### Reliable speed comparison: some math required

Posted:

**Tue Feb 27, 2018 8:37 am**I don't have math skills to find a correct answer to this, so I post here for help.

The problem is to measure if a non-functional speed optimization (NEW) is faster than current (MASTER):

Running a single speed bench test, as everybody knows, gives very noise information, able to detect only the most grossly differences in speed, but when speed is similar (as in real cases) this is not reliable.

We can run more than one test and average the results, but how much is the speed result reliable? So the problem is:

Given N noisy measures of speed of NEW and N noisy measures of MASTER, we want to know:

1. If NEW is faster than MASTER with 95% reliability

2. Maximum speed up of NEW, defined as (Speed NEW - Speed Master) / Speed MASTER that is guaranteed with 95% reliability

The second point needs a clarification. Suppose NEW is faster then MASTER of 0.5% with 95% guarantee), then it will be faster also of at least 0,4% and lower. On the contrary it will not be faster than 0.8% with 95% reliability, maybe just with 30% reliability. We want to find the max speed-up (in this case 0.5%) that has 95% reliability.

This is what I have cooked up myself:

The problem is to measure if a non-functional speed optimization (NEW) is faster than current (MASTER):

Running a single speed bench test, as everybody knows, gives very noise information, able to detect only the most grossly differences in speed, but when speed is similar (as in real cases) this is not reliable.

We can run more than one test and average the results, but how much is the speed result reliable? So the problem is:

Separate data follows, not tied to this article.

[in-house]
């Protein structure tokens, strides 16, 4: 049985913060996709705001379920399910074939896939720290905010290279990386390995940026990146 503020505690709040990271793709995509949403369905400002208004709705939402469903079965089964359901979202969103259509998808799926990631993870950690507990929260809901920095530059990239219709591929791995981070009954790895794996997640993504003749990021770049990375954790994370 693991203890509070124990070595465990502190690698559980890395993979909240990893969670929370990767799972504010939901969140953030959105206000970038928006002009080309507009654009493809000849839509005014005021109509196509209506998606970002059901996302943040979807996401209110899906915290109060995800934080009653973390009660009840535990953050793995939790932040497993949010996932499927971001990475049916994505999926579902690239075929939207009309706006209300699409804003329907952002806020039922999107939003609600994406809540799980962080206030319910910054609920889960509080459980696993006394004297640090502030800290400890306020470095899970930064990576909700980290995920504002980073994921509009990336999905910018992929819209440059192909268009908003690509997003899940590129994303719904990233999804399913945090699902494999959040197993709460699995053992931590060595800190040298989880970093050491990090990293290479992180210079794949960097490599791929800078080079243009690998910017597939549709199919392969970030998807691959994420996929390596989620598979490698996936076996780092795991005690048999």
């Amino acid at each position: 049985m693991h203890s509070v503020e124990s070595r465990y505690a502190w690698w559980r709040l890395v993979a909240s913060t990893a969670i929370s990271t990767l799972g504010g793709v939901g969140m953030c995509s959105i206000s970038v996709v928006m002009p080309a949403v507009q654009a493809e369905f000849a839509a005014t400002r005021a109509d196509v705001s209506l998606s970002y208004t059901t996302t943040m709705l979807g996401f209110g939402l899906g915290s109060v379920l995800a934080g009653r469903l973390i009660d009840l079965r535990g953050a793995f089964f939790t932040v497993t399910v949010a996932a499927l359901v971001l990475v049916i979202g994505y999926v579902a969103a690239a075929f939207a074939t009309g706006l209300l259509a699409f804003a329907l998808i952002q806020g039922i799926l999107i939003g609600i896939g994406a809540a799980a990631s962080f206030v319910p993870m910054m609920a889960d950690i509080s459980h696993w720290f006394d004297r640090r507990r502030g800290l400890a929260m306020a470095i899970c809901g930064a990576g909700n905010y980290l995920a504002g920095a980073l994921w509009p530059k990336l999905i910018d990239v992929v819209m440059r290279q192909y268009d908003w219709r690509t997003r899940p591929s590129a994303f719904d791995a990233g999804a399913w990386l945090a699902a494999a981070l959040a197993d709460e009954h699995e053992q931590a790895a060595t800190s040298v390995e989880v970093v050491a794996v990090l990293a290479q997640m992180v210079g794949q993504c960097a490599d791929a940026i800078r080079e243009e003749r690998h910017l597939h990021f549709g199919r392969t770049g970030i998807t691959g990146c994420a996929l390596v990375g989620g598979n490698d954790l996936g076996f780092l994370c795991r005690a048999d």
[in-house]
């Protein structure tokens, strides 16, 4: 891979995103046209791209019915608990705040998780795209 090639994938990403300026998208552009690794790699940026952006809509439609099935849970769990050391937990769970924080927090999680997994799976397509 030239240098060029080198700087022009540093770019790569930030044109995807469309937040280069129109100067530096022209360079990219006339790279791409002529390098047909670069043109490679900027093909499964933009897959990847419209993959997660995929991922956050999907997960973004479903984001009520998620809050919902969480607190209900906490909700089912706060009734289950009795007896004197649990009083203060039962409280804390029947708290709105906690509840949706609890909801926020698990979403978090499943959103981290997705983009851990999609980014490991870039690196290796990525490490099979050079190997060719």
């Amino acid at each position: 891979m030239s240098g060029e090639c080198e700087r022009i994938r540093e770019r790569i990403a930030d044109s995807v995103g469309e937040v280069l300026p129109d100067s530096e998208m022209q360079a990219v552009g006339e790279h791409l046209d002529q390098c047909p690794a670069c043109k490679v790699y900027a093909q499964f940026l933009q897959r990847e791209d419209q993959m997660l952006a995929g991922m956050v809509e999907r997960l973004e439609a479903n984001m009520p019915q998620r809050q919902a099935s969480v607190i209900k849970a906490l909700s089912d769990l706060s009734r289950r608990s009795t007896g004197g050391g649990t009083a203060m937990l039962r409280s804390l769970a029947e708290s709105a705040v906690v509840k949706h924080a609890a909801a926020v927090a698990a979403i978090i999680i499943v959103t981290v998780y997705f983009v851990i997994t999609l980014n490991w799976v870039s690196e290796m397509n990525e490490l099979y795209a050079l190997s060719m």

Given N noisy measures of speed of NEW and N noisy measures of MASTER, we want to know:

1. If NEW is faster than MASTER with 95% reliability

2. Maximum speed up of NEW, defined as (Speed NEW - Speed Master) / Speed MASTER that is guaranteed with 95% reliability

The second point needs a clarification. Suppose NEW is faster then MASTER of 0.5% with 95% guarantee), then it will be faster also of at least 0,4% and lower. On the contrary it will not be faster than 0.8% with 95% reliability, maybe just with 30% reliability. We want to find the max speed-up (in this case 0.5%) that has 95% reliability.

This is what I have cooked up myself:

Code: Select all

```
Suppose we have N measures and we sum them:
SUM A = N * SA + sum(1..N of nai) // Where SA is speed of A, nai is a noise added to the i-th measure
SUM B = N * SB + sum(1..N of nbi)
SUM A - SUM B = N * (SA - SB) + sum(1..N of nai-nbi)
Now we want to know when SUM A - SUM B > 0, assuming nai are guassian noises, so...
SUM A - SUM B > 0 => SA - SB > sum(1...N of nbi-nai) / N
```